How Often Should I Update My Estate Plan?

Creating an estate plan is a good way to secure your family and protect their future. Most people with estate plans review them regularly. In many cases, these reviews occur as a part of a person reviewing their larger financial plan every three to five years.

However, what many people miss is that their estate plan should also be reviewed when there is a life event within their family. Being aware of the times outside of regular reviews that you should update your estate plan can help you in the future and protect your loved ones. What are some of the common triggers when you should review and update your estate plan?

When Children Join the Family

An estate plan needs to be reviewed and updated when new children are added to your family. When a new child is born, your estate plan needs to be updated. Additionally, when a child or grandchild is adopted the estate plan needs to be updated. Regardless of how the children are brought into the family, whenever a new child becomes part of your family, your estate plan needs an update.

When Children Become Adults

After the children in your family grow into adulthood you will need to review your estate plan again. Their needs will likely change as they mature and your estate plan will need to reflect these changes. When the children in your family become adults, spend time updating your estate plan to ensure it adequately addresses the new adult status of the children.

When Educational Needs Change

The educational needs of children are usually one of the primary concerns of a family. For that reason, they should be addressed in your estate plan. Initially, you may want to set aside funds to be used for higher education or to pay for extra educational activities.

As the children in your life grow older, their educational needs will evolve. Eventually, they will reach a point where they no longer need educational expenses funded. Your estate plan should account for the shifting educational needs of the children in your life.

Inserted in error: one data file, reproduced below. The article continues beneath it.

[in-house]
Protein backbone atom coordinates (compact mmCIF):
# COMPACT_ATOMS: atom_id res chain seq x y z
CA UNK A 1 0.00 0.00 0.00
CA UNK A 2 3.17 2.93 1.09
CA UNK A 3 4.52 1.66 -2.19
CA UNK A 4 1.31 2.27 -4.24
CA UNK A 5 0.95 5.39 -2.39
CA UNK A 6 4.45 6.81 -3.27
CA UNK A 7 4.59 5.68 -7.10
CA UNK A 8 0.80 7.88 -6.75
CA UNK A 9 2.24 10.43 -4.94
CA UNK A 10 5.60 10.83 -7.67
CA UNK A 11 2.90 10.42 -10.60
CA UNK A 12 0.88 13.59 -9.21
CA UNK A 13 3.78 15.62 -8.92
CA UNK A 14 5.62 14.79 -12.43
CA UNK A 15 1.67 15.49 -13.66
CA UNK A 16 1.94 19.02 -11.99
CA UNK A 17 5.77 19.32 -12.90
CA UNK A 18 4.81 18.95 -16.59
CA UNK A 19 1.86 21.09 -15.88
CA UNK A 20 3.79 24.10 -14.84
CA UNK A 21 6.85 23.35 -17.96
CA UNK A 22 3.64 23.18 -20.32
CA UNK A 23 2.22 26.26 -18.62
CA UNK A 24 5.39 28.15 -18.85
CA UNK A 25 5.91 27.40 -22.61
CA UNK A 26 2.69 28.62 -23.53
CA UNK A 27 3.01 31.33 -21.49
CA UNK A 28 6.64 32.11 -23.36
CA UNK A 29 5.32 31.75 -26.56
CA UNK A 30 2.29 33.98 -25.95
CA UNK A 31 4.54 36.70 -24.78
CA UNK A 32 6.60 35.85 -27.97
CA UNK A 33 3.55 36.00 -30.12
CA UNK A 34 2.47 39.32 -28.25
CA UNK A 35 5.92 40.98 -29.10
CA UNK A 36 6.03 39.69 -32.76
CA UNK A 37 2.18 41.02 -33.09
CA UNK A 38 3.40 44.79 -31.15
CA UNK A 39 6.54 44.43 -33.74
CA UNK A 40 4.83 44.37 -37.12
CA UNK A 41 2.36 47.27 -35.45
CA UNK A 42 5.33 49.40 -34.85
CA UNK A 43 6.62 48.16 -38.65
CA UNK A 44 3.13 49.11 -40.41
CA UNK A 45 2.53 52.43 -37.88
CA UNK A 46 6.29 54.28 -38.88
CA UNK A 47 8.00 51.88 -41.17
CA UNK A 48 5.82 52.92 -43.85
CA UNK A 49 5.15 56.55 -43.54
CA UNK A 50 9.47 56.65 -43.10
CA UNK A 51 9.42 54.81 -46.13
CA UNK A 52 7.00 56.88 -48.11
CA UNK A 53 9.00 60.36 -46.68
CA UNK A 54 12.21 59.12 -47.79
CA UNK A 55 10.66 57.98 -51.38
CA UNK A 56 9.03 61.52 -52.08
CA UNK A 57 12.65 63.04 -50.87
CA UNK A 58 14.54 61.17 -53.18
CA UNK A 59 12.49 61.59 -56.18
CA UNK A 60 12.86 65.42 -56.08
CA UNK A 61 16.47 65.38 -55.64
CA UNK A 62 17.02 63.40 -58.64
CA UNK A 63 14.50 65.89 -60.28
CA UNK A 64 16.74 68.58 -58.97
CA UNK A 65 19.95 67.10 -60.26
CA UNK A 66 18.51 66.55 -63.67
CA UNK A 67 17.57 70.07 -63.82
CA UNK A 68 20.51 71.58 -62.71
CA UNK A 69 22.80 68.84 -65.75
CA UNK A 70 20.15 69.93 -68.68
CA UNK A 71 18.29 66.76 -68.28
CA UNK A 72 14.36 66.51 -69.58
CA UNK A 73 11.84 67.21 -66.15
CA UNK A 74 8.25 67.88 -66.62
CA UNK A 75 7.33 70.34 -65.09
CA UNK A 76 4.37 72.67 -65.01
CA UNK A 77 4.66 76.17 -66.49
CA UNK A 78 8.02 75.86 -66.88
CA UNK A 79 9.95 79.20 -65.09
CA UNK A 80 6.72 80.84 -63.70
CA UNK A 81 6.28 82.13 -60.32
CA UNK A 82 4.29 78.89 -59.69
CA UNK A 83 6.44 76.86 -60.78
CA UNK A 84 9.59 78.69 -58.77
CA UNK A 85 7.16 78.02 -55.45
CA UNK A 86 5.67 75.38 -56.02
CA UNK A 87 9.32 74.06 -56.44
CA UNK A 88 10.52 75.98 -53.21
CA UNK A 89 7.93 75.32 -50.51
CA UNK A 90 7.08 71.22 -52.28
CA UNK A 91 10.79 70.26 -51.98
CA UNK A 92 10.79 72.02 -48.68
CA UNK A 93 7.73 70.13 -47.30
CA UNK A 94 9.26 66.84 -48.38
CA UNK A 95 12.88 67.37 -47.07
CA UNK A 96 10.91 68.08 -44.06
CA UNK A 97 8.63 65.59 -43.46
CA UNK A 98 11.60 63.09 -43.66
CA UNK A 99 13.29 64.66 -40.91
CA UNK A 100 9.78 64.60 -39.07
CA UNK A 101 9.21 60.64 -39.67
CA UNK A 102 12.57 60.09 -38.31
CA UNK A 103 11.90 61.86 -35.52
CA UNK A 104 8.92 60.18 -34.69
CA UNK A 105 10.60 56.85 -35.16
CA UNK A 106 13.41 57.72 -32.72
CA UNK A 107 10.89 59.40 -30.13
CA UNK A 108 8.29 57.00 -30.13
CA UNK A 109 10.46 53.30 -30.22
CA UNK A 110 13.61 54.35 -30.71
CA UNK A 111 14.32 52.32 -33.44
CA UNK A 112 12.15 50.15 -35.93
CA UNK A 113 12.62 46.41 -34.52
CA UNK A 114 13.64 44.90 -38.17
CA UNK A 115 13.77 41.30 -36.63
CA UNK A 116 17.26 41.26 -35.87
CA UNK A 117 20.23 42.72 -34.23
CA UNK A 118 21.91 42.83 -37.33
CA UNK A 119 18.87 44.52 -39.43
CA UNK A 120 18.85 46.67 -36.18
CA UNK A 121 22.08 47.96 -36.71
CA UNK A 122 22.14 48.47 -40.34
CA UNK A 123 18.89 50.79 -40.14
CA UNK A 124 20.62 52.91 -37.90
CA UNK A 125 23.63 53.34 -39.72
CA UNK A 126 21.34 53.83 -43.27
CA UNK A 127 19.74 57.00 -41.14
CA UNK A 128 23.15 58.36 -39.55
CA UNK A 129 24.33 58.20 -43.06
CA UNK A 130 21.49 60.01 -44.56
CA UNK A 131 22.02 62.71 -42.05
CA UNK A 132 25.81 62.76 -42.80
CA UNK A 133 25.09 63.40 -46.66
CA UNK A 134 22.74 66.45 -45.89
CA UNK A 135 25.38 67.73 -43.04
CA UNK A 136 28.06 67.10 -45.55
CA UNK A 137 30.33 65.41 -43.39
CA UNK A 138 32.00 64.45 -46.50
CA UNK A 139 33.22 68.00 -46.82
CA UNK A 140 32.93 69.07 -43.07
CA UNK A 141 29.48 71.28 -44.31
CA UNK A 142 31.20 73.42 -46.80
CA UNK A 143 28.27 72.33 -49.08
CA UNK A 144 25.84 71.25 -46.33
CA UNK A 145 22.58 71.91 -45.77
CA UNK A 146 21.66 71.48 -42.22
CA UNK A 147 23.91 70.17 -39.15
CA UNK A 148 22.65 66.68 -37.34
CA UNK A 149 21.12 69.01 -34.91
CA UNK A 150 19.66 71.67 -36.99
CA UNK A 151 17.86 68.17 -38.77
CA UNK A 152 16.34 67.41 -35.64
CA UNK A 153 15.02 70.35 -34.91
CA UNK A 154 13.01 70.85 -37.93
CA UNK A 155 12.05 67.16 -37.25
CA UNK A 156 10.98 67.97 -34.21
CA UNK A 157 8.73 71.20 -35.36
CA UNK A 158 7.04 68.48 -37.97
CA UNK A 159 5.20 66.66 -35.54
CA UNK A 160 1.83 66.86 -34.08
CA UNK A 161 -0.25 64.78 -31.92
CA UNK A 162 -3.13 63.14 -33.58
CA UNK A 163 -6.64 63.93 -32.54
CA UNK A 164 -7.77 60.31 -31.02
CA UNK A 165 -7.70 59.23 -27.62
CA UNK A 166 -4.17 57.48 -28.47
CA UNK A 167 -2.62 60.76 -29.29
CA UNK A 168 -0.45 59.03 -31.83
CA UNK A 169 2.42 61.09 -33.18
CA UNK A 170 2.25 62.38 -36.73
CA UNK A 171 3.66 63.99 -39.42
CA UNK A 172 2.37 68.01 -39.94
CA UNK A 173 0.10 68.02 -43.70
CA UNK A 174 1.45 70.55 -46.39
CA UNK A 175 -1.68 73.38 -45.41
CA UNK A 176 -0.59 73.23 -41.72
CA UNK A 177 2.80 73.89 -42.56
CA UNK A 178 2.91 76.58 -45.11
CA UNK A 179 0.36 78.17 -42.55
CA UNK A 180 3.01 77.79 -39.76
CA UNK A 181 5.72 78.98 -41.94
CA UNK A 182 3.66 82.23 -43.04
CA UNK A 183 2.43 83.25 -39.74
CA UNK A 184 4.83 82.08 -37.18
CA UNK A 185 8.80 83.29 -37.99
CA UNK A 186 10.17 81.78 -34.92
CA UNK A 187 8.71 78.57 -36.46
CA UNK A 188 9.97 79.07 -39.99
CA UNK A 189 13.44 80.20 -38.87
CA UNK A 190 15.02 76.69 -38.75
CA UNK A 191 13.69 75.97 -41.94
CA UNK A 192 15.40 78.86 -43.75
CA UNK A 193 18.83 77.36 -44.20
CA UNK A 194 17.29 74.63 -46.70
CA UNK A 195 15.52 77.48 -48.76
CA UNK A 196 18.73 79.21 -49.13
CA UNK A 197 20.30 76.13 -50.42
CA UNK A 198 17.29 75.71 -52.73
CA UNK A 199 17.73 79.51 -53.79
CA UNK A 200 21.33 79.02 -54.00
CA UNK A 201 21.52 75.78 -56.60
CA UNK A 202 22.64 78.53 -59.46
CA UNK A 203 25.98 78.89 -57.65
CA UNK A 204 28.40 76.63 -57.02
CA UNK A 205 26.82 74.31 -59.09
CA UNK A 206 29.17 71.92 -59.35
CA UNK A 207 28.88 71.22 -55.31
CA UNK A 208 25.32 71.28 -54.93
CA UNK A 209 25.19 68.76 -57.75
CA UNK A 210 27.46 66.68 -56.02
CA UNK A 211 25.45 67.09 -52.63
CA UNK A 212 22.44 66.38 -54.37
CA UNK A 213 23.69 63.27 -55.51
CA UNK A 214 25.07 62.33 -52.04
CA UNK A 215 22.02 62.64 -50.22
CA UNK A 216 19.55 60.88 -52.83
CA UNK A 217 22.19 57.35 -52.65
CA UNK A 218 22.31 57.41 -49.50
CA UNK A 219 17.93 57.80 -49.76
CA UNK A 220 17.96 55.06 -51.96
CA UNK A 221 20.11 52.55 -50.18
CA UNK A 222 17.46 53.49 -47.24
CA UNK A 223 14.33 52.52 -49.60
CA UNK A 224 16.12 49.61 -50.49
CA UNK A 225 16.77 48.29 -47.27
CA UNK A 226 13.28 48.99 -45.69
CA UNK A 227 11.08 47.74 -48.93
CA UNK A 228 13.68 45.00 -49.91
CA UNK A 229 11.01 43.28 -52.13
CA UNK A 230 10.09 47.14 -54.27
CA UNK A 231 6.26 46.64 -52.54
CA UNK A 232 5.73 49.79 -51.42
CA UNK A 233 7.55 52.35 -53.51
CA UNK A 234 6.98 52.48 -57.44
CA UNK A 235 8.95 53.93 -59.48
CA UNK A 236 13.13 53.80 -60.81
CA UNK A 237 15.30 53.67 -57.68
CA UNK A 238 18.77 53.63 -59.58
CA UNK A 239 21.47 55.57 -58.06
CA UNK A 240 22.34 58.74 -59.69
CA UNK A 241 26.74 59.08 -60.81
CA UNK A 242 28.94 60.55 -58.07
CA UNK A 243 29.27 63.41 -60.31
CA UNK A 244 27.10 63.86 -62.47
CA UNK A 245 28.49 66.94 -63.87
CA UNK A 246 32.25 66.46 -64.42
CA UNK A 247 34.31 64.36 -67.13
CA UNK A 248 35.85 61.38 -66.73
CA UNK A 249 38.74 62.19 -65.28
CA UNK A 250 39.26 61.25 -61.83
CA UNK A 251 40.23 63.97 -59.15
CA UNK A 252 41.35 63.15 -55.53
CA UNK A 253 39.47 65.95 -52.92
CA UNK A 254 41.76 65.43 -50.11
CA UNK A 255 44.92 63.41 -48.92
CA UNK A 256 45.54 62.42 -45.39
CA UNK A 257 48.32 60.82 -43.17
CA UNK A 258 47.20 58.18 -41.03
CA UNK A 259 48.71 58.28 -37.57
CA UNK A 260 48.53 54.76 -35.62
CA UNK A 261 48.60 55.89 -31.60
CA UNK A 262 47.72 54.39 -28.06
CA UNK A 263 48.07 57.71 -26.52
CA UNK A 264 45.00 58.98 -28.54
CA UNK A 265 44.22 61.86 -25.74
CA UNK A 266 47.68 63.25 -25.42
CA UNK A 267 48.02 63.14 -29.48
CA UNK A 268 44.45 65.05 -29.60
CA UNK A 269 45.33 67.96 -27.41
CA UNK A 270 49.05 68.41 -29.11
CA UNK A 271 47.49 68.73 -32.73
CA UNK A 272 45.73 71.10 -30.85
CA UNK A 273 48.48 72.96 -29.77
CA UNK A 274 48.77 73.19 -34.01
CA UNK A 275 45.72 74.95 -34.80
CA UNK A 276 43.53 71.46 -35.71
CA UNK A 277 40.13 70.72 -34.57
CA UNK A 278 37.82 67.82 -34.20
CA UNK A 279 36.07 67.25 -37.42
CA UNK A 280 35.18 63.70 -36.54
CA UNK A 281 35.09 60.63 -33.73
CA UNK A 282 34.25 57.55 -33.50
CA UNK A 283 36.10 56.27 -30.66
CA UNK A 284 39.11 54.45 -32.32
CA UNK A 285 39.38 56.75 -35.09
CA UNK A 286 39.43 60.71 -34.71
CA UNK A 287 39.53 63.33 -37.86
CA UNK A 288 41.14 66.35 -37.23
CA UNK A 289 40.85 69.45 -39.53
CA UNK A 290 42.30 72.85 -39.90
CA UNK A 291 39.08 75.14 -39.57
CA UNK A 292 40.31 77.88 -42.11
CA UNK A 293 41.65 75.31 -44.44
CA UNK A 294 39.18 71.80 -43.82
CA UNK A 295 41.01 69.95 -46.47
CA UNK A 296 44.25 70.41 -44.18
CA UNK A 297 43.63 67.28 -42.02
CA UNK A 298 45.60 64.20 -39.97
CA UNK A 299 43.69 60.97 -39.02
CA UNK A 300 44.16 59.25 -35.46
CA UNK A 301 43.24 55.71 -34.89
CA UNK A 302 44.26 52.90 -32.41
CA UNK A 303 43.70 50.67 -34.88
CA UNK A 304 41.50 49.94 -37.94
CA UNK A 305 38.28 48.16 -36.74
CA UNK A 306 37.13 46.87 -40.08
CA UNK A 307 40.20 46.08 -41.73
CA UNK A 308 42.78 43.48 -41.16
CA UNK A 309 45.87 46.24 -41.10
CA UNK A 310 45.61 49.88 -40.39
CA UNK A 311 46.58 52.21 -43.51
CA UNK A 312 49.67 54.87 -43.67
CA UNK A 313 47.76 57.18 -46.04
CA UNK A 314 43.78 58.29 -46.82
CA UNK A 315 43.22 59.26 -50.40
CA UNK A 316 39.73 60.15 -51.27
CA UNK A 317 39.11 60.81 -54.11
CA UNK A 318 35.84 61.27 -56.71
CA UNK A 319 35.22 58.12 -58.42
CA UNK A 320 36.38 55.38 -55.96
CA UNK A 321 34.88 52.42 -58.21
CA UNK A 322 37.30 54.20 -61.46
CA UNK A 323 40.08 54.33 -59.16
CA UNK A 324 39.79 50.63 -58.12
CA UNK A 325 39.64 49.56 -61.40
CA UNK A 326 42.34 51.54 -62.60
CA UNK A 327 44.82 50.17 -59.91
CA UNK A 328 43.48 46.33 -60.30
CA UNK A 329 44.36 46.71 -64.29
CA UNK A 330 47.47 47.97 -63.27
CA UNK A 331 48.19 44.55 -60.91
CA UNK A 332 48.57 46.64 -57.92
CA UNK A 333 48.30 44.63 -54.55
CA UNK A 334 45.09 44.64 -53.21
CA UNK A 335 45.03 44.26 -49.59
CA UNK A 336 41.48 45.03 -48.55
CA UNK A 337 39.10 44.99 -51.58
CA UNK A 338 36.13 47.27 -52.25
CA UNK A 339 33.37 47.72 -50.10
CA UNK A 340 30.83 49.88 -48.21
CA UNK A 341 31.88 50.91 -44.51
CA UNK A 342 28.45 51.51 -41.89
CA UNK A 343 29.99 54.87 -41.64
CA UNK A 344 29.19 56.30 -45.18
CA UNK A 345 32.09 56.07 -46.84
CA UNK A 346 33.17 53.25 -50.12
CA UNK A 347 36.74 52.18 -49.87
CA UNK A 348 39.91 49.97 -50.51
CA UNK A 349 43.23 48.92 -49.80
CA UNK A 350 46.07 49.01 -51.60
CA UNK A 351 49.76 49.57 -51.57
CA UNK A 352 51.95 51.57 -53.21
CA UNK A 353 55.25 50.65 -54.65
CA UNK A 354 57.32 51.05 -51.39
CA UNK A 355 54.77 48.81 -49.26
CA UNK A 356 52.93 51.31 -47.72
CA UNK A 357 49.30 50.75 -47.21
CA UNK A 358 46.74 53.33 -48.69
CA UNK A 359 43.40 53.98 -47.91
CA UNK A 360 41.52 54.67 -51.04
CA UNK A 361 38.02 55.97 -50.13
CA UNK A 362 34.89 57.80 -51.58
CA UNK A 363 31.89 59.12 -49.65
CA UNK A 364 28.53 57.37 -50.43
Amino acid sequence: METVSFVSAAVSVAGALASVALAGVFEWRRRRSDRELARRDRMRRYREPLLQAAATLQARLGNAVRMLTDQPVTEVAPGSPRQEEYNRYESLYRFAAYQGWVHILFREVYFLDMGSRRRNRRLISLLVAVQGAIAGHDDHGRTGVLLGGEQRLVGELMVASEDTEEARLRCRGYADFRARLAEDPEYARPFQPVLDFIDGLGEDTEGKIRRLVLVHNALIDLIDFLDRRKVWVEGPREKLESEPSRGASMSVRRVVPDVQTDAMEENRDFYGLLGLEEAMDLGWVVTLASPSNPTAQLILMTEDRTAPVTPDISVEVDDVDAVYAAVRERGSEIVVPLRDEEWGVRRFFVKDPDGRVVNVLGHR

Sickness of a Spouse

If your spouse becomes seriously ill or disabled, then you should consider updating your estate plan to reflect their future needs. Your updated estate plan might be structured in such a way as to preserve their ability to receive government assistance. 

It can also be set up in such a way as to provide for them during a permanent illness or protracted recovery period. Any time your spouse becomes ill or if an illness is a real concern, your estate plan should be updated to account for this change in circumstances.

After Major Purchases

Buying any new major asset can change your future financial outlook, and potentially affect future bequests. Whenever you or your spouse purchase a new home, vehicle, or another large major asset then your estate plan should be updated. 

The new estate plan should include the existence of the new property along with instructions regarding who will inherit the property after your passing. Failing to include new major assets in your estate plan could create confusion or spark a disagreement in the future.

When The Executor or Trustee Changes

Naming an executor or trustee is one of the first steps in estate planning. This person will be in charge of overseeing your estate and being sure all your wishes are followed. Unfortunately, there are times when something happens to the person named as executor or trustee before you pass away. 

If the person you plan to oversee your estate dies before you do, then you should update your own estate plan immediately. Not keeping an up-to-date executor or trustee named could lead to chaos for your family during a time when stability is needed most.

David And His Team Can Help

Estate planning is something that you should not attempt to do on your own. Creating a viable estate plan that can protect your loved ones is something that should be done with the help of a qualified estate planning attorney. When the time comes to update your estate plan, David Anderson and his team can guide you in making changes to ensure that every decision you make is done legally and in such a way that protects your loved one’s inheritances. 

The team at David E. Anderson, PLLC, understands how difficult this process can be and we are ready to help provide you with the guidance that you need. Contact our offices today to schedule an initial consultation to protect your family’s future.

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